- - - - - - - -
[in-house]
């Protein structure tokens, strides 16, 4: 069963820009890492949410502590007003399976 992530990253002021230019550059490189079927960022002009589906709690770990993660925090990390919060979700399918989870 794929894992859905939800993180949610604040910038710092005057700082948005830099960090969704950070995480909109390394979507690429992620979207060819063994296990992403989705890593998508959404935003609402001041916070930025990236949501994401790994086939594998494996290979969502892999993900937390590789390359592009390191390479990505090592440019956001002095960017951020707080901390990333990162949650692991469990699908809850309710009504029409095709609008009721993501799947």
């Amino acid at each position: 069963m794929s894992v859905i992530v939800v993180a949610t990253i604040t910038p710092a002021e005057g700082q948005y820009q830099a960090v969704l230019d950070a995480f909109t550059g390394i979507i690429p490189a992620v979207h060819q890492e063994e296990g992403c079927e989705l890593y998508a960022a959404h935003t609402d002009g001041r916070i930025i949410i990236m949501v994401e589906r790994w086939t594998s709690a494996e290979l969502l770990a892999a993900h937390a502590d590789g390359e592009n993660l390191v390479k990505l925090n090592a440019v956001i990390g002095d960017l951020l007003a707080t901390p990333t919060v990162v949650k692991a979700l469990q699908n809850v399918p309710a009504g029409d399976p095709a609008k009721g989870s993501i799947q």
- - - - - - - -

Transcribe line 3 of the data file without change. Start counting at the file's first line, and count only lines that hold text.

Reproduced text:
């Amino acid at each position: 069963m794929s894992v859905i992530v939800v993180a949610t990253i604040t910038p710092a002021e005057g700082q948005y820009q830099a960090v969704l230019d950070a995480f909109t550059g390394i979507i690429p490189a992620v979207h060819q890492e063994e296990g992403c079927e989705l890593y998508a960022a959404h935003t609402d002009g001041r916070i930025i949410i990236m949501v994401e589906r790994w086939t594998s709690a494996e290979l969502l770990a892999a993900h937390a502590d590789g390359e592009n993660l390191v390479k990505l925090n090592a440019v956001i990390g002095d960017l951020l007003a707080t901390p990333t919060v990162v949650k692991a979700l469990q699908n809850v399918p309710a009504g029409d399976p095709a609008k009721g989870s993501i799947q």